IMSA founder, Nobel winner honored before retirement
By Erika Wurst firstname.lastname@example.org May 16, 2012 5:58PM
(l-to-r) IMSA Founding President and President Emerita Dr. Stephanie Pace Marshall (left), IMSA Board of Trustees Member Sheila MB Griffin , IMSA President Dr. Glenn W. "Max" McGee and IMSA Board of Trustees Member Jack McEachern, Jr.(right) applaud Dr. Lederman (center) following the ribbon-cutting of the Lederman Science Wing for Creative Inquiry at IMSAin Aurora on Wednesday, May 16, 2012. | Chris Reader~IMSA
Updated: June 29, 2012 9:15AM
The Illinois Math and Science Academy paid tribute to its founding father Wednesday afternoon when the school dedicated a new science wing to Resident Scholar and Nobel Laureate Leon Lederman.
The “Lederman Science Wing for Creative Inquiry” will be a reminder of his work with the school, its students and the community. Lederman, 89, is an experimental physicist who was awarded Nobel Prize in Physics in 1998 for his work with neutrinos. He is director emeritus of Fermi National Accelerator Laboratory in Batavia and has served as IMSA’s resident scholar since 1998.
“Even as you physically leave Illinois and this place, your indelible legacy of awesome science will remain,” IMSA Founding President Stephanie Pace Marshall said Wednesday. “We rededicate ourselves to what you called us to do and called us to be.”
Marshall said as the school says goodbye to one of its most acclaimed staff members, it looks forward to a bright future. That future, Marshall said, is one Lederman envisioned nearly three decades ago.
He first shared his vision with the Valley Industrial Association in 1983, then continued to be a major voice for the school during some initial hesitation by legislators.
In mid-1985, when the state allocated the first $500,000 in seed money for IMSA, founding board members had a short window to buy a building, recruit students, hire teachers and purchase equipment, or lose their school.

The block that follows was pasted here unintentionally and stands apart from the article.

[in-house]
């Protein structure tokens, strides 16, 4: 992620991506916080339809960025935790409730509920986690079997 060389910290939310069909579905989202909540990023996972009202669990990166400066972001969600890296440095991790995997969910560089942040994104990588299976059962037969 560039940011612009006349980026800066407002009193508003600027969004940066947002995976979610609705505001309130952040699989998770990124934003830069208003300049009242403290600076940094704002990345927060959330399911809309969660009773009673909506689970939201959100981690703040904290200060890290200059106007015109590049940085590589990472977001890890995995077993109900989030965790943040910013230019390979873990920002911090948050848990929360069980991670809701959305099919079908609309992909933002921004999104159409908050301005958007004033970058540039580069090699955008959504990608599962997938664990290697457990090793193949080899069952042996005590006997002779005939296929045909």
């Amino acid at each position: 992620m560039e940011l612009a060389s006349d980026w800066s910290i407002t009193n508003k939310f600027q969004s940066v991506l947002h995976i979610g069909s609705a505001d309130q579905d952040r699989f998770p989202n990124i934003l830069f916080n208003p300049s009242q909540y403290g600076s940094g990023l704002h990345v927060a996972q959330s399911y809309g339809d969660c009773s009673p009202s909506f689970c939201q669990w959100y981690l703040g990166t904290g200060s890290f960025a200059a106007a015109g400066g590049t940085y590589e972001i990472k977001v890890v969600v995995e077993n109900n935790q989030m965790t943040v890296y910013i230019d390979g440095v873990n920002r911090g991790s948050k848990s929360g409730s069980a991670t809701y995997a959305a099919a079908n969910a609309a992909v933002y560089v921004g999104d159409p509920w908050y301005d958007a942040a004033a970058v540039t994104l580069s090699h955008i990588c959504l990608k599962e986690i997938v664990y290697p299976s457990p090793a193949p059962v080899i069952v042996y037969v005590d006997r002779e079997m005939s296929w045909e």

West Aurora High School’s former north campus seemed the obvious site. The school — built in 1977, but closed in 1982 when enrollment took an unexpected downturn — gave IMSA a building and up to 93 acres of land. On Sept. 8, 1986, the pioneer class of 210 students arrived.
Today, Lederman’s dream has flourished, and his vision has come to fruition. Jack McEachern, Jr., who sits on the IMSA board of trustees, applauded Lederman’s influential role in science, and the teaching of the subject.
“Thirty years ago, (Lederman) said if we do this, and if we do it right, we can change the world and the way we live in it,” McEachern said. “Well, Leon, you did it right. You changed the world we live in.”
On Wednesday, students from Lederman’s past came back to wish him well. A smile spread across his face as he listened to his colleagues speak. His personality is simply contagious, said school president Max McGee.
“Everybody does know Leon, and as internationally known as he is, his heart is always at IMSA,” McGee said. “When he’s here, the academy feels different. He brightens the place up. ... I’m so grateful for your spirit, and your presence, and your dream.”
Lederman will retire to Idaho where he plans on doing a lot of relaxing, he said. His mind, though, will never be far from the students whose lives he has impacted and changed.
“It’s unbelievable for high school students to have the ability to meet and talk to a Nobel Laureate on a daily basis,” said IMSA mathematics facilitator Michael Keyton. “(Lederman) is a superb scholar, and a great friend to everyone.”
Although she has graduated from IMSA, Vashti Aguilar said that Lederman’s life has changed hers indefinitely.
“IMSA has seriously provided me everything I need for college,” she said. “It is a part of my identity, and I talk about it all the time. Coming back is my way to say thank you.”